Universal Credit and debt
Universal Credit needs to be paused now: Summary [ 86 kb]
Universal Credit and Debt: Full report [ 1 mb]
Universal Credit (UC) represents the biggest change to the welfare system undertaken since its inception. It brings together six different benefits into a single payment. By 2022, over 7 million families will be in receipt of this benefit - nearly 3 in 10 (28%) of all working-age households.
We support the aims of UC to simplify the benefits system, make transitions into work easier and make every hour of work pay. However to achieve these aims it is vital that it works well for all claimants.
Universal Credit and Debt [ 1 mb] shows that some aspects of UC risk causing or exacerbating personal debt problems. With UC roll-out due to accelerate significantly from October 2017, identifying and tackling the problems new claimants are facing now - before problems become widespread - is necessary to ensure UC meets its aims.
Our evidence shows that our UC clients are more likely to have debt problems than those on legacy benefits. A quarter (26%) of the people we helped with UC also needed help with debt, compared to 19% for legacy benefits. They are also struggling to pay off their debts. More than 2 in 5 (41%) debt clients on UC have no spare income to pay creditors, compared to a third (33%) on legacy benefits.
We identified the following issues which are causing or exacerbating UC clients’ debt problems:
The 6 week waiting period.Lack of funds during the initial 6 weeks whilst claimants are awaiting their first regular UC payment can cause or exacerbate debt problems, particularly rent arrears.
Poor administration. Processing delays within DWP, and incorrect information provided to claimants is leading to delays in submitting and paying UC claims.
Difficulty budgeting. Some UC claimants find it difficult to adjust to monthly UC payments, particularly those in debt, or with fluctuating incomes.
Difficulty opening a suitable bank account to receive UC payments. UC claimants are required to have a suitable bank account to receive UC. Some are finding it difficult to open one, leading to delays in receiving their benefits.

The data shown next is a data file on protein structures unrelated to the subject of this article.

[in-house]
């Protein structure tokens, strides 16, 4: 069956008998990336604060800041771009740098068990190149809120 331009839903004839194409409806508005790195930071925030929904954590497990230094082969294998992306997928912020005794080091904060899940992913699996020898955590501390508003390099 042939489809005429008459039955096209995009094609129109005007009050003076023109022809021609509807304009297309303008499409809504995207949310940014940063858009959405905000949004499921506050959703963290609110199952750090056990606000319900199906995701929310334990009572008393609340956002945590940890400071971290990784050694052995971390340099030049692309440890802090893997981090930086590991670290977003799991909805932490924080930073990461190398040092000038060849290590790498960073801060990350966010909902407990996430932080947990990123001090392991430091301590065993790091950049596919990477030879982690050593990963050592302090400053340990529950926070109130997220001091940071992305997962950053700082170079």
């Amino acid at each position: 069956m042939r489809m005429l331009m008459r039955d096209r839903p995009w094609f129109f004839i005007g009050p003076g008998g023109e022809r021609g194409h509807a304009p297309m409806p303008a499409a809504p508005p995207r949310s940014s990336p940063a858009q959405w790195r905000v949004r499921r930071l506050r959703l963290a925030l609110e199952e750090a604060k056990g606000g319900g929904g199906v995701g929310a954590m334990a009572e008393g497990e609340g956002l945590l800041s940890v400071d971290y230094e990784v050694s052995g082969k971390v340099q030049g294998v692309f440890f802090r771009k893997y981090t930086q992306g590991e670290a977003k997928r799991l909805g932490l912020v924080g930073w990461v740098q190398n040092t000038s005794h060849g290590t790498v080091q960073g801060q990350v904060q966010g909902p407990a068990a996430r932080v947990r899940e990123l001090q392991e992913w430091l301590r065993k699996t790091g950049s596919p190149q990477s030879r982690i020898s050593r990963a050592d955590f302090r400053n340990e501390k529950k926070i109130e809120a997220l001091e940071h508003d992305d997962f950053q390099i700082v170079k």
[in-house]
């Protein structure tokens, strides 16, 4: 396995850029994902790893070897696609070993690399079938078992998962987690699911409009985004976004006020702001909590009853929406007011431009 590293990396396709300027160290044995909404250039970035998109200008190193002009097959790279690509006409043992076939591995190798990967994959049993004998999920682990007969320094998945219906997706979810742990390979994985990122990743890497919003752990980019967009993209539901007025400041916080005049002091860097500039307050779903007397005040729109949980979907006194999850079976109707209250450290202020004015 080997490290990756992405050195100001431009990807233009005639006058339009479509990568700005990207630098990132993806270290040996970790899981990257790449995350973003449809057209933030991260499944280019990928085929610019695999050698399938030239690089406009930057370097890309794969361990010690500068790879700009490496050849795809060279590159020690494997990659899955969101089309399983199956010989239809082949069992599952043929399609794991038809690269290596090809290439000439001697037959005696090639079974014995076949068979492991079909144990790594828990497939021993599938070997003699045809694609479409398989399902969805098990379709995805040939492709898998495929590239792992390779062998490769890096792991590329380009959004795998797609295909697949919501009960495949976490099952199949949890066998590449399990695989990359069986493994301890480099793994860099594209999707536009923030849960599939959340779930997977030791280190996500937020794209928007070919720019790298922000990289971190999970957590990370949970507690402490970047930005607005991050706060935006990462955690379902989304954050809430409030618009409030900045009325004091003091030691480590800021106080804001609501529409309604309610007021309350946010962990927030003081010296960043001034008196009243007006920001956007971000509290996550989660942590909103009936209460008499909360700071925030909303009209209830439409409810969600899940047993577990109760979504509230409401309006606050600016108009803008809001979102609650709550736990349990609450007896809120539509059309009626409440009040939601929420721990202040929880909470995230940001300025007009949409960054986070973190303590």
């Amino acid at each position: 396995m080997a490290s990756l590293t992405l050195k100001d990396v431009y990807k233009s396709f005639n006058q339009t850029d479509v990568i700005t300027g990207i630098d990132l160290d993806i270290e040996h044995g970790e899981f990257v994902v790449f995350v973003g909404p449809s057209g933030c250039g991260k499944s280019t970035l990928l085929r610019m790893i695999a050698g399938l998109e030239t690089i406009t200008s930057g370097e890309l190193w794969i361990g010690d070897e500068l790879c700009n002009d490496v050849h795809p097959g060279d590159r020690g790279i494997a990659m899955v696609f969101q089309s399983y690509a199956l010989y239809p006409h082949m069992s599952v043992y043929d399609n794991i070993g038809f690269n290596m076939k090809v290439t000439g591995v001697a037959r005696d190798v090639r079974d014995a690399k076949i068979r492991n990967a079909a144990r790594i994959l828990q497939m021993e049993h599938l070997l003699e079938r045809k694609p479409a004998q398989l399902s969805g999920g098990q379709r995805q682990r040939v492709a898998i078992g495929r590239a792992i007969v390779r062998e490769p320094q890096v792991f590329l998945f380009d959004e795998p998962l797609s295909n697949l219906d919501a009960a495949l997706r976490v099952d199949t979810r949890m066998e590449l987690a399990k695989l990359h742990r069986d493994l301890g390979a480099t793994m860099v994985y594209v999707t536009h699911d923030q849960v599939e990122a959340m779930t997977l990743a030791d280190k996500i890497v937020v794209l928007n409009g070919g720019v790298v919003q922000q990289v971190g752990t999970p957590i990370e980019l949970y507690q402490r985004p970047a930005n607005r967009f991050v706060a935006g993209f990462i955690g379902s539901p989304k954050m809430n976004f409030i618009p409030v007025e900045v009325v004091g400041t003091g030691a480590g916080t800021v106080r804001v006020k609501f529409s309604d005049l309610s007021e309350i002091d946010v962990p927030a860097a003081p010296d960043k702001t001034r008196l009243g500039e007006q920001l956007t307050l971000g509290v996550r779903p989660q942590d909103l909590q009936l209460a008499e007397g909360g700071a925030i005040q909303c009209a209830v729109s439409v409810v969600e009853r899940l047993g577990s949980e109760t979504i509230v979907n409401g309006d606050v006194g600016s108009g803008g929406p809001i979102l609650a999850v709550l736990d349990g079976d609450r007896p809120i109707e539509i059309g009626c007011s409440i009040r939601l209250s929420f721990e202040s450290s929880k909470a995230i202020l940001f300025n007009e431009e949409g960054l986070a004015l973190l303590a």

Deductions from UC for benefit overpayments and other debts. UC claimants are experiencing financial difficulties due to the amount which can be deducted for other debts or overpayments, which is considerably higher than under legacy benefits.
This, alongside our recent evidence in Delivering Universal Credit [ 0.73 mb], demonstrates the need to improve the way UC is delivered and reduce the risk of UC causing or exacerbating debt problems. To do this, the Government should pause the roll out and fix the problems with Universal Credit so that:
No one is left waiting longer than 6 weeks for an income
Those who need it get a payment within 2 weeks that they do not need to pay back
People have access to a minimum standard of support to help them adapt to Universal Credit, which is published. This should, at a minimum, include.
a) Ensuring all UC claimants are made aware of, and can access budgeting support which is appropriate to their needs and;
b) Making funding available for free impartial debt advice to meet existing increases in demand as a result of Universal Credit.
In addition, the Financial Conduct Authority (FCA) should:
Amend its rules on assessing creditworthiness to require firms to develop policies on how they factor in income from Universal Credit in affordability assessments
Actively monitor the roll out of Universal Credit to see if it has an adverse impact on unauthorised lending, and consumer credit firms’ forbearance and debt collection practices
Develop guidance on how banks should keep their commitments under new legislation to provide basic bank accounts to unbanked UC claimants.
Acting on these recommendations, as well as those set out in our ‘Delivering Universal Credit [ 0.73 mb]’ report, will help reduce the risk of UC claimants falling into debt or of UC exacerbating their existing debt problems.